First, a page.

Similar considerations apply in selecting the dimensions and relationships for the alternate embodiment in which locking link 84 is indirectly connected with the seventh pivot means 24. The sum of the length of segment of face link 78 between fourth pivot means 16 and the pivotal connection with the locking link, the length of locking link 86, and the length of a segment of side link 88 between the seventh pivot means 24 and the pivotal connection of locking link 84 and side link 88 should be approximately equal to the length of one of the side links. This provides for stability in the collapsed configuration. Locking link 86 should pass through a perpendicular orientation relative to face link 78 as the structure moves from the collapsed to the erected configuration. Preferably, face link 78 resiliently yields as the perpendicular relationship is reached such that the resiliency of the face link acts as a spring to bias the structure to the erected configuration.
It will be appreciated that every link shown in FIGS. 1A, B, and C is not essential to the operation of the preferred embodiment. For example, the four locking links may be reduced to three, two, or even one locking link; the number of face links may be reduced to three or even two opposed face links. Several of the side links may also be removed.
It will be observed that the structural section described in FIGS. 1A, B, and C define a rectangular parallelepiped. The four pairs of crossed side links define four sidewalls and the face links define a face wall. The side opposite the face wall is essentially open and unobstructed. This allows the structural section used to implement various utilitarian functions. For example, a flat sheet of material could be placed on side links 40 and 42 and the section used as a desk. The unobstructed side opposite face A allows the interior of the rectangular parallelepiped head to serve as a knee hole for one using the desk. Alternately, various objects may be placed or stored in the interior of the parallelepiped.
FIGS. 2A, B and C illustrates a wall-like structure which includes the structural section of FIGS. 1A, B and C in its upper left hand corner. The wall-like structure illustrated in FIGS. 2A, B and C is composed of six sections. It will be appreciated, however, that the number of sections may be increased or decreased from this number. Further, all the sections within the wall need not be of the same construction. For example, in a section 100 in FIG. 2A, the locking links, the face links, and face pivot 70 are eliminated. It will further be appreciated that some of the sections may have other links deleted or additional links inserted.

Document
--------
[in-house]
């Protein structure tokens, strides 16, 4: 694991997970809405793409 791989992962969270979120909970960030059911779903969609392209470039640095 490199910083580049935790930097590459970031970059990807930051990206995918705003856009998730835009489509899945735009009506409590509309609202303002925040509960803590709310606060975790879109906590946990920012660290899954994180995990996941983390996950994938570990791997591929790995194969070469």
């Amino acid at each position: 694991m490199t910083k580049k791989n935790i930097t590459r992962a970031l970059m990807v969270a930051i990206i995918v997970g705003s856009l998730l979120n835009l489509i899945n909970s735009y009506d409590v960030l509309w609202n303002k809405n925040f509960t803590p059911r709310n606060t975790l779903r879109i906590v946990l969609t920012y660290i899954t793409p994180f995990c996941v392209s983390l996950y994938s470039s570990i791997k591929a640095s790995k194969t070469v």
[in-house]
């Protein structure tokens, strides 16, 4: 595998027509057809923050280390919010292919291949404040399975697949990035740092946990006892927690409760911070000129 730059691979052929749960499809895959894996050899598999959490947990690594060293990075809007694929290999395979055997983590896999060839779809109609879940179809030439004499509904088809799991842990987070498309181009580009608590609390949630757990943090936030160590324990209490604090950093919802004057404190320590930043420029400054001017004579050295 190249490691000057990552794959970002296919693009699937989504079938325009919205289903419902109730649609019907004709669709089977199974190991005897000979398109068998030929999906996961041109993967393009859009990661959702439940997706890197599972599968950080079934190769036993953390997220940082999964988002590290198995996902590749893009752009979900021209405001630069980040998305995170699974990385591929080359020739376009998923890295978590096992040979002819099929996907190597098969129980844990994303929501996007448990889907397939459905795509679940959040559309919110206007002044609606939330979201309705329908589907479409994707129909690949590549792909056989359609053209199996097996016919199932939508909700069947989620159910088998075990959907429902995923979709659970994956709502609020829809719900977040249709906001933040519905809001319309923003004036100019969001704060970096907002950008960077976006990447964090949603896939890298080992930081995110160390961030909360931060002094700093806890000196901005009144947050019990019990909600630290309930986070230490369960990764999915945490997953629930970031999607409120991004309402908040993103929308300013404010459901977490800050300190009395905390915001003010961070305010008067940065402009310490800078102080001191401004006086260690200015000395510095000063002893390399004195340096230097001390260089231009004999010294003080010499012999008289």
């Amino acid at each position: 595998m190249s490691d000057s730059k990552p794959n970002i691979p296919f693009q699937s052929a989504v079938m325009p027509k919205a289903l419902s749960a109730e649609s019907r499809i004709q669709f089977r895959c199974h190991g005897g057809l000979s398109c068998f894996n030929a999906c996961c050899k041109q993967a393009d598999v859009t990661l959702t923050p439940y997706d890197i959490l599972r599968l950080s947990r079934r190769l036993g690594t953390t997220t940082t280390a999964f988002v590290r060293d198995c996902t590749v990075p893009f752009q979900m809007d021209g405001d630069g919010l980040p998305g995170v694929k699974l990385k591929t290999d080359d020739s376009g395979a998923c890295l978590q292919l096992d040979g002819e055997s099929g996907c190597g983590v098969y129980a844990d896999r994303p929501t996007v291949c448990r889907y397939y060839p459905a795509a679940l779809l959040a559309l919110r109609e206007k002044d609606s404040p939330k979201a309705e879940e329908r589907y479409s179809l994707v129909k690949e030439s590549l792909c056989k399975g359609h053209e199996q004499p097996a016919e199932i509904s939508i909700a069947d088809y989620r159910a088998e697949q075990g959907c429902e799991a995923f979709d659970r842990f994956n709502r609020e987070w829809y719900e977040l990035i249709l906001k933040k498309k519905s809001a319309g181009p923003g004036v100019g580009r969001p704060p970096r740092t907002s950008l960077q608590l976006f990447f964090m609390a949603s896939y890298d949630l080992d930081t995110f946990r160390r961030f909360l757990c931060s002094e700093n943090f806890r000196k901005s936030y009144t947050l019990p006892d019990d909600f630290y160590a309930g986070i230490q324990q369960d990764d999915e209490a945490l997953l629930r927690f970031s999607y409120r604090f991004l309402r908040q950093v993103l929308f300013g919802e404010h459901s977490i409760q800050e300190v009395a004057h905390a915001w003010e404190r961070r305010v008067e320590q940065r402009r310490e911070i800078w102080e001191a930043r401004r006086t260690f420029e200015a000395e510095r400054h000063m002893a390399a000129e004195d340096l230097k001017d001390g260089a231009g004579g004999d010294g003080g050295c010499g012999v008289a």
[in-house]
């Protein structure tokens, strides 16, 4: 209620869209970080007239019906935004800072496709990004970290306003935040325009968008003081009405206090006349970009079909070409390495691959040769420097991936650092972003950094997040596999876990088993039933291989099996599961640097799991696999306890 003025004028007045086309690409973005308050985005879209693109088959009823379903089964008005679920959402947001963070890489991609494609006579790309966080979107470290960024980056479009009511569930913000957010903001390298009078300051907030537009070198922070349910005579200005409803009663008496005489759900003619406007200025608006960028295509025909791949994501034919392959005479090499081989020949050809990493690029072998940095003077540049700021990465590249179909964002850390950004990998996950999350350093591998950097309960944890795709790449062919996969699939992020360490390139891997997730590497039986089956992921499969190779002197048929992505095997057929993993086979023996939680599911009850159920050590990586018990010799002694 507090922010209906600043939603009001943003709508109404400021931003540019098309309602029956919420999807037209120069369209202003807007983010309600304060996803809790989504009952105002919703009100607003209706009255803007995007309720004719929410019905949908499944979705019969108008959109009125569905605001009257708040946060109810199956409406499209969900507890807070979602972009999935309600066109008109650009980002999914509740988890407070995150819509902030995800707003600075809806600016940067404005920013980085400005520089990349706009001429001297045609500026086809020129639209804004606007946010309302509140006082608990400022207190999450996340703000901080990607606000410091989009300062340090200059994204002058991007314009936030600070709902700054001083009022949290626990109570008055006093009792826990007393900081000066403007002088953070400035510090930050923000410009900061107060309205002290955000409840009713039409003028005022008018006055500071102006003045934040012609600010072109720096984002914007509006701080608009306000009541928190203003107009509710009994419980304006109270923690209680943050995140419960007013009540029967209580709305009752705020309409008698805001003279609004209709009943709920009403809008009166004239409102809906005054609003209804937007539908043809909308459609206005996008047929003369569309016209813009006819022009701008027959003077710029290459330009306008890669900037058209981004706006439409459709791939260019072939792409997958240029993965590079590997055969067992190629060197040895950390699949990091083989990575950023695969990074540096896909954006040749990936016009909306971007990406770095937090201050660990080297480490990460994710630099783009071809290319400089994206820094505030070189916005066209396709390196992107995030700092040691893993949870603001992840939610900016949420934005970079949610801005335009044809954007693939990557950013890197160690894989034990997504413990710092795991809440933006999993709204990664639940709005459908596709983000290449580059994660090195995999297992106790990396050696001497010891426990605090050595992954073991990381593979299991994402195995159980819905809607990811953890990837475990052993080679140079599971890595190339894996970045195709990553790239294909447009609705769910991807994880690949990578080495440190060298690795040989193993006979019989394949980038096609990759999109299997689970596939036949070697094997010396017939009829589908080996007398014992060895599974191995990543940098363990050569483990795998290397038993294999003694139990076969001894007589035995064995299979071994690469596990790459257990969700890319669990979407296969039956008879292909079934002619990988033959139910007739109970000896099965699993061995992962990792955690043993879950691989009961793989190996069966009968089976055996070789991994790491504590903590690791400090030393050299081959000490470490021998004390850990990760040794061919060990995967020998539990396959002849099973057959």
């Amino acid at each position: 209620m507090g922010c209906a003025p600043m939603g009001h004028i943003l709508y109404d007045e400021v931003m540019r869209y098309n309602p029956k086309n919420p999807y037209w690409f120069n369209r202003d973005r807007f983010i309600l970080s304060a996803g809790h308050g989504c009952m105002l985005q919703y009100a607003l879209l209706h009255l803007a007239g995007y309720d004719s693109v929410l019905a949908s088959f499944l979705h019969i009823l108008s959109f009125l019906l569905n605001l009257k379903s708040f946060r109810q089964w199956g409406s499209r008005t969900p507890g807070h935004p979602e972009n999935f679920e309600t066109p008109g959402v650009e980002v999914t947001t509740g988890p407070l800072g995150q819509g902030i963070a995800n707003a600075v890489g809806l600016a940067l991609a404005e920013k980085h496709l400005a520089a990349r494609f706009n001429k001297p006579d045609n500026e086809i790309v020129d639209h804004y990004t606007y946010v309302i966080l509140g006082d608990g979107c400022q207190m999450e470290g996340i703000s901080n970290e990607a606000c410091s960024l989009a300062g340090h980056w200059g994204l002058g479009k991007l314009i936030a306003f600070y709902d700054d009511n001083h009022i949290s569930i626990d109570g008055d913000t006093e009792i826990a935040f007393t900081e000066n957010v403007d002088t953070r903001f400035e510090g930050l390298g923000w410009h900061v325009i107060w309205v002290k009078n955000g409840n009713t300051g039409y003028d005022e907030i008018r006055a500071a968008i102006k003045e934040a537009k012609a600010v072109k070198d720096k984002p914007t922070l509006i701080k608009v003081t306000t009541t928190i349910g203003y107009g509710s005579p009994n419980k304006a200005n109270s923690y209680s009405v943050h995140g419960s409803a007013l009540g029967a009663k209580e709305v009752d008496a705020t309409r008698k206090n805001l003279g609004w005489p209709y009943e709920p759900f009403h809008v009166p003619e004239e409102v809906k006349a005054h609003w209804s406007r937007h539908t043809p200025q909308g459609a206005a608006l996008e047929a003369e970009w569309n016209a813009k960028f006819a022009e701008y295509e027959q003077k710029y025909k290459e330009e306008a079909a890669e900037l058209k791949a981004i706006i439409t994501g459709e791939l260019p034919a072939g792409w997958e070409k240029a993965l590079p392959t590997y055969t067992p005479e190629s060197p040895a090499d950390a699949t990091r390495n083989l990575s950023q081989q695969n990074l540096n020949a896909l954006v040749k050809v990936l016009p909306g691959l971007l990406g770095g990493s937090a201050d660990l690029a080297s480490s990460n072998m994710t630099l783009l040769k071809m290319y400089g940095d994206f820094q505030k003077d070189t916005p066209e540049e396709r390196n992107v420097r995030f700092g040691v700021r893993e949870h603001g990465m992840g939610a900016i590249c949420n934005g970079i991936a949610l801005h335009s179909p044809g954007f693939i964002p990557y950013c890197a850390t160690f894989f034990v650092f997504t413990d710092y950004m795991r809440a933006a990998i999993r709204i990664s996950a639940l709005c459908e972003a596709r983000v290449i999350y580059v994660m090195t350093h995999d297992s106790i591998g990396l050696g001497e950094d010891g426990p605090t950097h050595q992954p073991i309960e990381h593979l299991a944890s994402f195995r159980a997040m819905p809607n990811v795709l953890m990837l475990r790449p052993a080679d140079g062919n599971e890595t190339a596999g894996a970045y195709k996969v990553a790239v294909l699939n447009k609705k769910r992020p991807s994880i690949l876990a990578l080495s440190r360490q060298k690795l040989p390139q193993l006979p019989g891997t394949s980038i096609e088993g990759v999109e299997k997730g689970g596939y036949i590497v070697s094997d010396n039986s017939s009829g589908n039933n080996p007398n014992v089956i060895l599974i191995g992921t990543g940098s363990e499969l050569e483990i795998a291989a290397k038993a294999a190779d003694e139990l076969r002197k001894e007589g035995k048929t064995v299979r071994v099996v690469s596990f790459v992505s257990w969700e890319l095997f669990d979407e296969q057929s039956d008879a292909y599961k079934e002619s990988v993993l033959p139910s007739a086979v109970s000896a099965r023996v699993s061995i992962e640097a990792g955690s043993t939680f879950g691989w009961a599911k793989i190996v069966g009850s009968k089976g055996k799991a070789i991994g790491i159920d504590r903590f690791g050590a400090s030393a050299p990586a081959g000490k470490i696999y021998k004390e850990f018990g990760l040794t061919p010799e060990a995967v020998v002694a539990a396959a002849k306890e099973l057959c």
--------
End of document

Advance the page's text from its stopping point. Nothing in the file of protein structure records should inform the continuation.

The wall structure of FIGS. 2A, B and C has a first plurality of pivot means 10, 12, 14, 16, 110, 112, 114, 116, 118, 120, 122 and 124 which is disposed in a first substantially rectangular array in the first plane C. The wall structure has a second plurality of pivot means 20, 22, 24, 26, 130, 132, 134, 136, 138, 140, 142, and 144 which is disposed in a second substantially rectangular array on the second plane D. In the preferred embodiment, the rectangular arrays are square arrays of equal size arranged directly opposite each other. The first plurality of pivot means is connected with the second plurality of pivot means with a plurality of pivotally interconnected pairs of side links 40, 42, 44, 46, 50, 52, 54, 56, 150, 152, 154, 156, 158, 160, 162, 164, 166, 168, 170, 172, 174, 176, 178, 180, 182, 184, 186, 188, 190, 192, 194, 196, 198, and 200. Further, the wall includes a plurality of face pivot means 70, 210, 212, 214, and 216, which is disposed in a third substantially planar array. In the preferred embodiment, the third planar array is again generally a square array of the same dimensions as the square array of the first plurality of pivot means off set by half a square. Some of the elements of the face pivot array may however, be deleted. The face pivot means is connected with the pivot means of the first array by a plurality of face links. The face links are unnumbered to reduce the congestion in FIGS. 2A, B and C. A releasable locking means is provided for locking side lengths and the face links in the erected configuration. In the preferred embodiment, this locking means is a plurality of locking links in various positions within the wall-like structures. All sections of the wall, of course, need not have a locking link. In some instances, a single locking link for the entire wall may be sufficient. However, for greater stability it is recommended that several locking links be disposed in various sections in the wall. In FIGS. 2A, B and C, several locking links are illustrated at 80, 84, 220, 224, 228, 230, and 232. The number of locking links determines the amount of force required to collapse and erect the wall.